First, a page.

Spiritual Growth

What If It’s Not About Building a Life but Answering a Calling?

Things like good health and strong relationships are gifts from God, and we honor him by stewarding them well. Yet if they become the focus of our lives, we are in danger of missing our calling.

By Christine McParland

Have you ever noticed that self-help books, life coaching, and trending online articles encourage us to build our best lives? It’s easy to imagine what life would look like if only we were more successful at work or happier in our relationships. Better health and meaningful hobbies round out this alluring image (who wouldn’t want that kind of life?). These are all good things, but what if God’s purpose for us is not to build a life but answer a calling? And what is the difference between the two?

The key difference lies not in whether we build a life or answer a calling, but whether what we build will last.  The apostle Paul would contend that either way, we are building something with our lives. Consider his words to the Corinthian believers:

Because of God’s grace to me, I have laid the foundation like an expert builder. Now others are building on it. But whoever is building on this foundation must be very careful. For no one can lay any foundation other than the one we already have—Jesus Christ.

Anyone who builds on that foundation may use a variety of materials—gold, silver, jewels, wood, hay, or straw. But on the judgment day, fire will reveal what kind of work each builder has done. The fire will show if a person’s work has any value. If the work survives, that builder will receive a reward. But if the work is burned up, the builder will suffer great loss. The builder will be saved, but like someone barely escaping through a wall of flames.

— 1 Corinthians 3:10-15, NLT

This sobering image warns us to consider the “materials” we are using: our choices in how we invest our time, talent, and resources. Things like good health and strong relationships are gifts from God, and we honor him by stewarding them well. Yet if they become the focus of our lives, we are in danger of missing our calling.  A better life is just that—a life. But all life ends, and whatever we do to make it better won’t last any longer than wood in a fire.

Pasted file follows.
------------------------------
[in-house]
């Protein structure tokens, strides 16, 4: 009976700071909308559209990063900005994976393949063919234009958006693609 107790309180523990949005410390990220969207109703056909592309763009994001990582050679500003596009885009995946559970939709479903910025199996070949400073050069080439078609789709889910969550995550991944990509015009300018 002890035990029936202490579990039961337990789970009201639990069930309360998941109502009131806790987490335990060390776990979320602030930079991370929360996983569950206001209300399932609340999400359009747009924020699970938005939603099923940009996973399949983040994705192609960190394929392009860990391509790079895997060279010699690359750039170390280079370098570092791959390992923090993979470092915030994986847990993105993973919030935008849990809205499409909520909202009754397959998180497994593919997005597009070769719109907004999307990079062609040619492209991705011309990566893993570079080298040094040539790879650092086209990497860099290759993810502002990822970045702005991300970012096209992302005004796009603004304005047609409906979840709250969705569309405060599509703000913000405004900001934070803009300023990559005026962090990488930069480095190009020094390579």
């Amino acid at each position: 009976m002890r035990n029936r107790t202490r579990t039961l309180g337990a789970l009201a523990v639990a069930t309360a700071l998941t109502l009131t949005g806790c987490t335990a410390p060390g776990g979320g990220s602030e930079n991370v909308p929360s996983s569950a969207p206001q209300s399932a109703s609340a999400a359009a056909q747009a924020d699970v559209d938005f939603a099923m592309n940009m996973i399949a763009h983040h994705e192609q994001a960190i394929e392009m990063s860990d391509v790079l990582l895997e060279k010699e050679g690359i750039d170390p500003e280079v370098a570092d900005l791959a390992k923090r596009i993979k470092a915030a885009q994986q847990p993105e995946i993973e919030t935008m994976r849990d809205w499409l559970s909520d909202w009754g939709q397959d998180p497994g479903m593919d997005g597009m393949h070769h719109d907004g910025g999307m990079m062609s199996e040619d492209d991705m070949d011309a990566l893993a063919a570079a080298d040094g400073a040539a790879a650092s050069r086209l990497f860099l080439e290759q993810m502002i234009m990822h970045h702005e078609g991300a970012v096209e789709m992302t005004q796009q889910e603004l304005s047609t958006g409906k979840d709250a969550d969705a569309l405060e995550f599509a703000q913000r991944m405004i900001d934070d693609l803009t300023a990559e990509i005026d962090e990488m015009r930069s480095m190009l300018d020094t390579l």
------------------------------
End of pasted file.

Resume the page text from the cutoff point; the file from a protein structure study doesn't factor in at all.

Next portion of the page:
King Solomon compared building a life to “chasing the wind” (Ecclesiastes 1:14). Far surpassing anyone in wealth, fame, and accomplishments, he realized he would lose it all when he died and that all of humanity’s efforts were “meaningless.” Solomon offered hope, however: he declared that God “has planted eternity in the human heart” (Ecclesiastes 3:11). This hope shows us that we cannot fulfill our calling by building a life—because we were not made for this life alone. We were not created to build a life but to seek God and his Kingdom (see Matthew 6:33). Only by doing so will we be able to answer our calling and build with precious materials that last eternally.

While we may recognize the difference between building a life and answering a calling, we might struggle to understand what this means for our daily lives. In my own life, I know that I am called to write, but that calling is independent of any success I may (or may not) experience as a writer. My responsibility is to prioritize God’s Kingdom in my life as well as in my desire to write, even if I never get published or earn a living from it. I answer my calling by seeking God in the writing process and sharing my words as he provides opportunities.

Ultimately, a calling comes from our identity in Christ. The things that make a better life—career, relationships, and even ministry— do not define us. Only God does. As we make the shift from building a life to answering a calling, we are freed up to become the people God designed us to be. We begin to live differently, even if our day-to-day routines look the same. And we find that living out our calling can transform “wood and straw” into something lasting and beautiful.


CALLED to Inspire by Marsha DuCille

Do you sense God prompting you to do something special with your life? Do you feel totally unprepared to answer his call?
Get ready for your heart to be emboldened and your faith strengthened! In CALLED to Inspire, Marsha DuCille, founder and publisher of CALLED magazine, leads you through a 52-question devotional experience to help you discover a rich, victorious life guided by God. With each weekly devotion, you’ll find compelling answers to life’s most significant questions. Each reading is accompanied by a powerful prayer, a meaningful verse to hide in your heart, a declaration to defend and fortify your faith, and journaling space to record your thoughts.

Let CALLED to Inspire encourage you to step outside your comfort zone and give you the strength and confidence to hear God’s calling in your life. Cling to this companion week after week—and dare to render your answer.

Christine loves how stories open our imaginations to God and His work in our lives. Her storyline includes studying art, learning to dance, and writing about how these inform her faith. She currently serves as a marketing coordinator at Tyndale and is excited to help readers connect with Christian literature. In her free time, Christine enjoys participating in the local swing dance community, where she partners with a ministry to evangelize and disciple other dancers.

2 Comments

  • Very nice comparing/contrasting the way of the world and the Way of our Lord Jesus. Yes, the life of a Christian is always a wonderful calling, not merely the”good” life built on worldly treasures. Well written “food” for meditation.

    Reply
    • The Christian life is a wonderful calling, indeed! Thank you for sharing your thoughts, Azalee.

      Reply

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